Next we have Themba Msomi, the self-styled "Zulu Cowboy", with "Abafana". When my brother James gave me his CD for Christmas a few years ago I got quite excited as it had the potential to be something truly bizarre. In fact, he is rather more like the Zulu Don Williams.

I say Don Williams as if that is a bad thing - it's not. I have always had a soft spot for this one, although I don't understand why he felt in necessary to have a pop at the residents of Virginia.

Monday 1 June 2009

Silver Buckles On His Knees

Among the goodies I picked up in Madrid was a double CD of Mexican psych and rock from the period 1969-74 called "Ecos de Avandaro" (Avandaro being the Mexican Woodstock).

When I saw a track by a band called Lucifer I was expecting something fairly heavy, rather than something as sweet as "Fair Maiden". The words (in English) are occasionally difficult to make out due to the singer's accent but in the first verse the fair maiden appears to do a Humpty Dumpty - she falls over and can't be put back together again. And then comes the chorus which turns out to be "Bobby Shaftoe". Bizarre. Here it is.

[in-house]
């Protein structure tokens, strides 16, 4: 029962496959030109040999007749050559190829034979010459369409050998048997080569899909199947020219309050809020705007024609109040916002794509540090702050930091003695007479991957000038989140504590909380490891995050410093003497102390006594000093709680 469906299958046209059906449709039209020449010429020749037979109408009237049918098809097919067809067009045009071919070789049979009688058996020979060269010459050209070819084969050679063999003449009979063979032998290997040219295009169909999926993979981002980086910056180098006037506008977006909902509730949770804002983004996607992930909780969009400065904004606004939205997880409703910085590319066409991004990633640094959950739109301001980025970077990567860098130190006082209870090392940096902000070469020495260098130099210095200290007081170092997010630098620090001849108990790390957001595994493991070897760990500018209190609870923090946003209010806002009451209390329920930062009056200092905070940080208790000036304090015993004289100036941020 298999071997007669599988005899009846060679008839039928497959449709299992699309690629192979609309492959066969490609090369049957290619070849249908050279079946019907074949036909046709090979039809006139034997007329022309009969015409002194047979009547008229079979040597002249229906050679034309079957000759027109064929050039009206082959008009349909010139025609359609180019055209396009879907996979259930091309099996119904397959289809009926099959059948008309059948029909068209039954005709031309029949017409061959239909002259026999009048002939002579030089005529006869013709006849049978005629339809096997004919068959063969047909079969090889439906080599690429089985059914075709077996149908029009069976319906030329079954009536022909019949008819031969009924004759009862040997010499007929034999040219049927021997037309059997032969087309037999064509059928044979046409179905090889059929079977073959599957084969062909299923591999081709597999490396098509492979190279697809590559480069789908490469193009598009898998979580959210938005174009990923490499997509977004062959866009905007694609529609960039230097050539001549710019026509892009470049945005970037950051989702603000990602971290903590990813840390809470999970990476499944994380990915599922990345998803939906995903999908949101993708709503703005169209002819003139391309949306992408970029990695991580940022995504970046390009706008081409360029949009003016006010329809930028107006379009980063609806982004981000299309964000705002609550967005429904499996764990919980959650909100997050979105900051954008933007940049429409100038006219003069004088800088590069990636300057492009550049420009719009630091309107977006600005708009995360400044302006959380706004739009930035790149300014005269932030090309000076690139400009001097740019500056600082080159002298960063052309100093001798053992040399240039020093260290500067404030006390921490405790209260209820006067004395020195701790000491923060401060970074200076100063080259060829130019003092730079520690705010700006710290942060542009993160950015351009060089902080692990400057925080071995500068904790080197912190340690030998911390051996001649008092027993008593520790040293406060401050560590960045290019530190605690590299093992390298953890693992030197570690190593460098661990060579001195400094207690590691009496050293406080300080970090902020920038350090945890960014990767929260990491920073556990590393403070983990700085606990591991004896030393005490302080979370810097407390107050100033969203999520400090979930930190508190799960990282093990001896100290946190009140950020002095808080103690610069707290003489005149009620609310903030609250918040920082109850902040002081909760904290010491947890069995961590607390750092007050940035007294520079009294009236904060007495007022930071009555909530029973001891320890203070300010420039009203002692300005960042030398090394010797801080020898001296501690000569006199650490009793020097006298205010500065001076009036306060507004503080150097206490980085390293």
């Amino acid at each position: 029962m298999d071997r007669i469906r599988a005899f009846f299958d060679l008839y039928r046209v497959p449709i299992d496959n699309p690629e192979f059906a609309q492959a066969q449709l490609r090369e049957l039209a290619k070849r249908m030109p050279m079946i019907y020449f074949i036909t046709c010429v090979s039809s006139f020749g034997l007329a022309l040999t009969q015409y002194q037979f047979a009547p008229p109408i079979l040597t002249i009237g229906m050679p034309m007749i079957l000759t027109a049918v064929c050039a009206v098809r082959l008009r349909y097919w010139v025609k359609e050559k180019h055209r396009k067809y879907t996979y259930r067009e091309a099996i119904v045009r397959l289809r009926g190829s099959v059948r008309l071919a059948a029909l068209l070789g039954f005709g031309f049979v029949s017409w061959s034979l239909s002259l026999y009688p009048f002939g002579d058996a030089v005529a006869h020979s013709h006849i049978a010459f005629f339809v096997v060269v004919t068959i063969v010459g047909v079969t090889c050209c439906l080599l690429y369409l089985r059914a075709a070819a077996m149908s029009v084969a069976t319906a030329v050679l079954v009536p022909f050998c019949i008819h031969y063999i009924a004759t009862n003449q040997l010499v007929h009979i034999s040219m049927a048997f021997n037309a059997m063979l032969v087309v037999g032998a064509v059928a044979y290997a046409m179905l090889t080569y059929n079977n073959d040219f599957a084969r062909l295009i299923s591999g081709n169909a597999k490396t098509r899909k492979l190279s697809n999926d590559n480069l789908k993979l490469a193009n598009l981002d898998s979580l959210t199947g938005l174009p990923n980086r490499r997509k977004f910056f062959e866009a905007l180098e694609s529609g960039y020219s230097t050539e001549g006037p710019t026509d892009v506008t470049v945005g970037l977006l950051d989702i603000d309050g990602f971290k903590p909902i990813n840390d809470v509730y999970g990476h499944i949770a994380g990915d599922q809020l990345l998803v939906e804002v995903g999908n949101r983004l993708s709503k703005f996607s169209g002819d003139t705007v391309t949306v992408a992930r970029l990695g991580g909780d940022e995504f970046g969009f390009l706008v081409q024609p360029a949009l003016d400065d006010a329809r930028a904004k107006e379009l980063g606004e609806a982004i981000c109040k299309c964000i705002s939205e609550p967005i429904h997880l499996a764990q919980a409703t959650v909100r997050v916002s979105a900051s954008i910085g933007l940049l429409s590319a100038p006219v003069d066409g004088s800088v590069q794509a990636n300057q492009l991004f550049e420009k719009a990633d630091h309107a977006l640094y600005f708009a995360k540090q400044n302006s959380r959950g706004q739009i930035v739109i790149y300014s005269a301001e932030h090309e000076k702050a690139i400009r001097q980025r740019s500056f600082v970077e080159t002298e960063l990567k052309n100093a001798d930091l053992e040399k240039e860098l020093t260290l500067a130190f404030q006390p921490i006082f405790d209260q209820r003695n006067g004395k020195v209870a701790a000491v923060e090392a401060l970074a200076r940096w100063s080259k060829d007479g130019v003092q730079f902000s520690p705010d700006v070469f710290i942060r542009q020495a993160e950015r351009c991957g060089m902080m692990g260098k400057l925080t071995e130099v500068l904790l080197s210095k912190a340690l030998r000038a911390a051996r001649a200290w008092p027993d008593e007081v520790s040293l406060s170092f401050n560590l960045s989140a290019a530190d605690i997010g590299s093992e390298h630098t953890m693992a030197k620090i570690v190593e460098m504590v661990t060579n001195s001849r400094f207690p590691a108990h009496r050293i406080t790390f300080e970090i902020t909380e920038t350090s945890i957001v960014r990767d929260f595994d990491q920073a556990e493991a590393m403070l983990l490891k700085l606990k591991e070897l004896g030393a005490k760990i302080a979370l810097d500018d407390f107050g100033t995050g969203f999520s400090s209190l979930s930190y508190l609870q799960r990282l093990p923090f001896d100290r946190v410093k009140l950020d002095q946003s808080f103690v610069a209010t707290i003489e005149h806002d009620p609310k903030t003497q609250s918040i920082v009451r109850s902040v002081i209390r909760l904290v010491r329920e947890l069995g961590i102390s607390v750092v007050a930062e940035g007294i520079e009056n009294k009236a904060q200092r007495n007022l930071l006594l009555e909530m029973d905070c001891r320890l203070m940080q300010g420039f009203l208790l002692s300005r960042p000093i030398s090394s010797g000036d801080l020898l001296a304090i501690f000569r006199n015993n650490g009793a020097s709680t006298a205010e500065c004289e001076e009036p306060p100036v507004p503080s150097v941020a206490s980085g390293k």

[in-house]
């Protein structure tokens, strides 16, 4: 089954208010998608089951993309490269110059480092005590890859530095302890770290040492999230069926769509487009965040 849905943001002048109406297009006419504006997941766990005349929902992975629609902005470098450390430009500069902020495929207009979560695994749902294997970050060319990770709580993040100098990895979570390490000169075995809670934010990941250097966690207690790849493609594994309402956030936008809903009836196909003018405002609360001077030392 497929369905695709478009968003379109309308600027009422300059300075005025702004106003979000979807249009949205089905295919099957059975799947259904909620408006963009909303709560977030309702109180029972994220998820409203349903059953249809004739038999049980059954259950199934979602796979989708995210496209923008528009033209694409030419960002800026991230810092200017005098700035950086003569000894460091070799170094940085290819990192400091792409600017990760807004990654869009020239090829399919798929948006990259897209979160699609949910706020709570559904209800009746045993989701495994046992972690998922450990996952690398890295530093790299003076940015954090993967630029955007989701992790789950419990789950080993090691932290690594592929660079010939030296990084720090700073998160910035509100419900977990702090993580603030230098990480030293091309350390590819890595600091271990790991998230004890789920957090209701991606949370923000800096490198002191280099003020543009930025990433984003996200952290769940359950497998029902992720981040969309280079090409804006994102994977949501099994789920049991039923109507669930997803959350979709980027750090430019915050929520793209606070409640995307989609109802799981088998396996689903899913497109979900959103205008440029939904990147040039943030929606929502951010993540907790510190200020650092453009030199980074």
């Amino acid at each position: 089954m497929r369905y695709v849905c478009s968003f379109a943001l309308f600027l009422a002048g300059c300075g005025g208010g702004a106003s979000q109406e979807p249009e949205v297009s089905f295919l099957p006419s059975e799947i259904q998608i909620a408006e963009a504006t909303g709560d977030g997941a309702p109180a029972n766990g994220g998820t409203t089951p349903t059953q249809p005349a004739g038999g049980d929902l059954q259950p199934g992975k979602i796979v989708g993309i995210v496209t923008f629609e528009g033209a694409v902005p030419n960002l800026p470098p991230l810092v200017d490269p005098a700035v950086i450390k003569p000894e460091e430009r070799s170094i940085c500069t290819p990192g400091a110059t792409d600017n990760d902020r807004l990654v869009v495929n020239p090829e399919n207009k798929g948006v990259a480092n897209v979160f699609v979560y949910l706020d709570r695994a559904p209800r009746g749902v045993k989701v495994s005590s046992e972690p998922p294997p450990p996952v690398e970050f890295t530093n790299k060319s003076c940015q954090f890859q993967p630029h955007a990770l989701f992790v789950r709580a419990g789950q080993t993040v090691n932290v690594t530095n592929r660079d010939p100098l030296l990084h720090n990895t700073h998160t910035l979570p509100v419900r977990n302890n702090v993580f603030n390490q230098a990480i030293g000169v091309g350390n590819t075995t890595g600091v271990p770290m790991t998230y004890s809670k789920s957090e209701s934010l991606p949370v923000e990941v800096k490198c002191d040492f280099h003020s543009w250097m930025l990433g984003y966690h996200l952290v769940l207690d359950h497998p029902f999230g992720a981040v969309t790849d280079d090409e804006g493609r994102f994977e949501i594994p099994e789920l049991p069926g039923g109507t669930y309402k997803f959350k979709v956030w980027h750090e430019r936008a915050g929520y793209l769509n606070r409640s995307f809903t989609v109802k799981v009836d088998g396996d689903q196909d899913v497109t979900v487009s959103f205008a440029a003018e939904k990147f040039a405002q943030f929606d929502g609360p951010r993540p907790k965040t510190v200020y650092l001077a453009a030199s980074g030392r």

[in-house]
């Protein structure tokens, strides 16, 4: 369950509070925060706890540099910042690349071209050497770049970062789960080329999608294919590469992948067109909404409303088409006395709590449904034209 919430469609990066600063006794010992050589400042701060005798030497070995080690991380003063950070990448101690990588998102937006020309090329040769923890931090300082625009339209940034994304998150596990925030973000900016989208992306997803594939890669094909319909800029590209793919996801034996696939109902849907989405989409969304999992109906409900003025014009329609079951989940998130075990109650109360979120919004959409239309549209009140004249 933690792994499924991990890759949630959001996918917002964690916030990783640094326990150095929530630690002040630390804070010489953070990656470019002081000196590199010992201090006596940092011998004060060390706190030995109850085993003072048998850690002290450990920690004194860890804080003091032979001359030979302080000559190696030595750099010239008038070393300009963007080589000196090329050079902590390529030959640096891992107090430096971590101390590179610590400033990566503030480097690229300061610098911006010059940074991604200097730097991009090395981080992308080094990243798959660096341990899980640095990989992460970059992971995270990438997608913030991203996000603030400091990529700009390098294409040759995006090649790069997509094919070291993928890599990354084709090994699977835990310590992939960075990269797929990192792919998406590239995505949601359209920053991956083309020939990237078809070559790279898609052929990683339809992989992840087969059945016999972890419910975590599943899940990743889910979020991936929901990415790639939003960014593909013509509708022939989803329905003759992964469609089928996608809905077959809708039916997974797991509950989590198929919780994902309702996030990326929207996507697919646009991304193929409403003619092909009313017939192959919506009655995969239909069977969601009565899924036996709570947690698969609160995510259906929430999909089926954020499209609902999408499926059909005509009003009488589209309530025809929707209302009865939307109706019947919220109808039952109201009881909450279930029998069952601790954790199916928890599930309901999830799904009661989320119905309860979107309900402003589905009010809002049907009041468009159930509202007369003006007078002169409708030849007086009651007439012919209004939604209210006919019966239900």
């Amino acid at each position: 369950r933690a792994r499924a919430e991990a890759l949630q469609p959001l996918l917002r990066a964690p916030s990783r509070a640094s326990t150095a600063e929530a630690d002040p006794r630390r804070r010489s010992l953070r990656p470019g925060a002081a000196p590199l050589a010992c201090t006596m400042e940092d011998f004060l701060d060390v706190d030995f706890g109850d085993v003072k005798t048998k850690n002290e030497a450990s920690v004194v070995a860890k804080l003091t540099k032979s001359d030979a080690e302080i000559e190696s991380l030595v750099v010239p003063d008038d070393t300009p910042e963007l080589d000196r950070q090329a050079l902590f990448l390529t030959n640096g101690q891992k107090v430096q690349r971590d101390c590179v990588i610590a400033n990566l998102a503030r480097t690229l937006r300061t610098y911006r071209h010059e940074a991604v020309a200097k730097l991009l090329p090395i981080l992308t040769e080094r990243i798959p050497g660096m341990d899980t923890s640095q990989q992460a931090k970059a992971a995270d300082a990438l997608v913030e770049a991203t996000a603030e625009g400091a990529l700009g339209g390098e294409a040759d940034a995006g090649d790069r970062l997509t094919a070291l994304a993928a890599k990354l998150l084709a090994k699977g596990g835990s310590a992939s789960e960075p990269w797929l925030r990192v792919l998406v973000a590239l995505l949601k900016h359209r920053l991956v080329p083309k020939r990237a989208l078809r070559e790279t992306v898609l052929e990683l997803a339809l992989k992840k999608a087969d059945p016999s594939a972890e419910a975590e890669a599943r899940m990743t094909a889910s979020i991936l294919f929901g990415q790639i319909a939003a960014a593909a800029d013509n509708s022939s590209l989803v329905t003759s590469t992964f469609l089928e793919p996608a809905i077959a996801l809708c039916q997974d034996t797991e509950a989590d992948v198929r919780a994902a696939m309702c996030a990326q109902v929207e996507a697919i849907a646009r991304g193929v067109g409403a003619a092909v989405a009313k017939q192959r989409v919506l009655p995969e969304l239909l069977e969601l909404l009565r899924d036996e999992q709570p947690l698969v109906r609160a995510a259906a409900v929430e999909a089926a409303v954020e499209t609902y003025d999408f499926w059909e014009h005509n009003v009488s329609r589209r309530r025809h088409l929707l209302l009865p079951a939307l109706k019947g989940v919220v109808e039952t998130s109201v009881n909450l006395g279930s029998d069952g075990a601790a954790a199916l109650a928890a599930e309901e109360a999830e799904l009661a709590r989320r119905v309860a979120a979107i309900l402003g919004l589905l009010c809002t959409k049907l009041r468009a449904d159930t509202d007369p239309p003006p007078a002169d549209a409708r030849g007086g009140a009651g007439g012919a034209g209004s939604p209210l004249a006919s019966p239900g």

Speaking of fair maidens, it was very sad to hear that Danny La Rue has died. I once saw him dining in a short-lived French restaurant in Bethnal Green (which made the local news - the restaurant not Danny dining there - when it was discovered they sold horse meat, so the owner put up a sign saying "As featured on BBC London").

Here is the great man with his theme tune. The original Paradise Row is also in Bethnal Green, but Danny is no doubt in a different Paradise Row by now.